Initial allocations for most clubs are cut in half to better monitor events amidst COVID-19

Almost all of the clubs on campus,with the exception of the Student Programming Board, have recieved a 50% cut in their intital allocations, so Student Life can better monitor that clubs are adhering to social distancing guidelines. Clubs are encouraged to appeal for more money as needed.

The spreadsheet courtesy of the Undergraduate Student Association (USA) details clubs that have completed their registration process. Throughout the semester, clubs can appeal for more funds as needed.

A majority of clubs on campus have received a 50% cut in their initial allocations in hopes that Student Life and the Undergraduate Student Association (USA) can better monitor these funds to ensure that during events clubs are adhering to social distancing guidelines amidst the global pandemic. 

Student Life suggested this change since now clubs have to appeal to hold an event, they decided to also have club leaders appeal for more funds at the same time to ensure that clubs are following protocol.

James Garvey, vice president of business and finance for USA, said this year they have slightly less money than the year before. For this year, the budget for clubs and organizations on campus is projected around the high $700,000 range, while last year it was projected around $800,000.

One club excluded from this 50% cut is the Student Programming Board (SPB). According to Garvey, they have more than what their 50% cut would actually look like. Last year, SPB had around $190,000 in funds, while this year they have $150,000.

The process of applying for more funds will not change with the exception of the social distancing guidelines set in place by Student Life that all clubs must obey by.

            Why are clubs being allocated less money if student activity fees increased?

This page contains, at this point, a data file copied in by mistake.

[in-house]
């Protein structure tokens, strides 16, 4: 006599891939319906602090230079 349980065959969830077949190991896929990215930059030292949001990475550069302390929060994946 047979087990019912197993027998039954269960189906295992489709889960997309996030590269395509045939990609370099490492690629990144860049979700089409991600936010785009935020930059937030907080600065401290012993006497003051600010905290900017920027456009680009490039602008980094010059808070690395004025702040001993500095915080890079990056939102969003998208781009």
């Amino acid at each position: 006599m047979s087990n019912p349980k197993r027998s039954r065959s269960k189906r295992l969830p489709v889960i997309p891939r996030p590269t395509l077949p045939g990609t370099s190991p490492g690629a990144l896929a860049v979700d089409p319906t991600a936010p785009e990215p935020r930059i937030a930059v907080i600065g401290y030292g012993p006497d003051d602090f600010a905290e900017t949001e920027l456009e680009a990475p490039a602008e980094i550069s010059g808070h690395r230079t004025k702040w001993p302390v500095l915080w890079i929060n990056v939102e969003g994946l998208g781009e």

Recently, USA came across a clause in their constitution that would raise the student activity fees if the tuition for the college went up. Due to tuition increases and the discovery of this clause within their constitution, the student activity fee increased.

In the last couple of years, the student activity fee has been $218, but this year it increased to $230. Garvey explained that this occurred because in the USA constitution it states that the student activity fee is not a dollar amount, but rather a percentage. The percentage used against the tuition to determine these fees is 1.16%.

He said this fee should have been raised in recent years but they recently just came across it and therefore implemented it this academic year.

      What’s the deal with NFTA passes?

USA decided this year against providing NFTA passes to every student. Garvey said their reasoning is due to the fact that they do not want to promote being in enclosed spaces during a time when travel in spaces such as these is not the safest option. 

Most importantly, is the fact that these passes were a quarter of their budget. After sending out surveys to the general student body, they determined that these passes were not being utilized to their fullest extent. 

So USA opted for a new system in which they will buy individual passes for students who apply for these passes on a monthly basis. An email will be sent out each month for those who want to apply via a Google forum and it’s on a first come first serve basis.

For this academic year, Garvey decided to allocate $100,000 to buy the passes for each month. Since last semester was cut short due to the COVID-19 outbreak, $40,000 rolled over into this academic year.

As opposed to years in the past, the price for the pass went up and they are going to be spending $75 per person who apply for the pass each month.

Garvey said the price for the pass went up, but since they are buying fewer passes they are not spending nearly as much as they did in the past. Essentially, he explained that the price per pass has increased because they are accommodating fewer people and since they are not buying as many in such large quantities the price has therefore increased.

“So, we’ve really reduced that line in our budget because it was super expensive… and now we’re just catering to the people that really need those passes,” Garvey said. “I think it’s a really good way of not spending $240,000 for everyone but not just completely cutting it off and saying you’re on your own.”

With this money saved from cutting back on spending for passes, Garvey said they hope to put some of this money towards other areas.  

Recently, they have hired a student engagement coordinator to help with events such as tailgates, parent’s weekend or Fall Fest, he said. USA hopes to use this money in the spring semester. For now, though, it is going towards virtual programming. 

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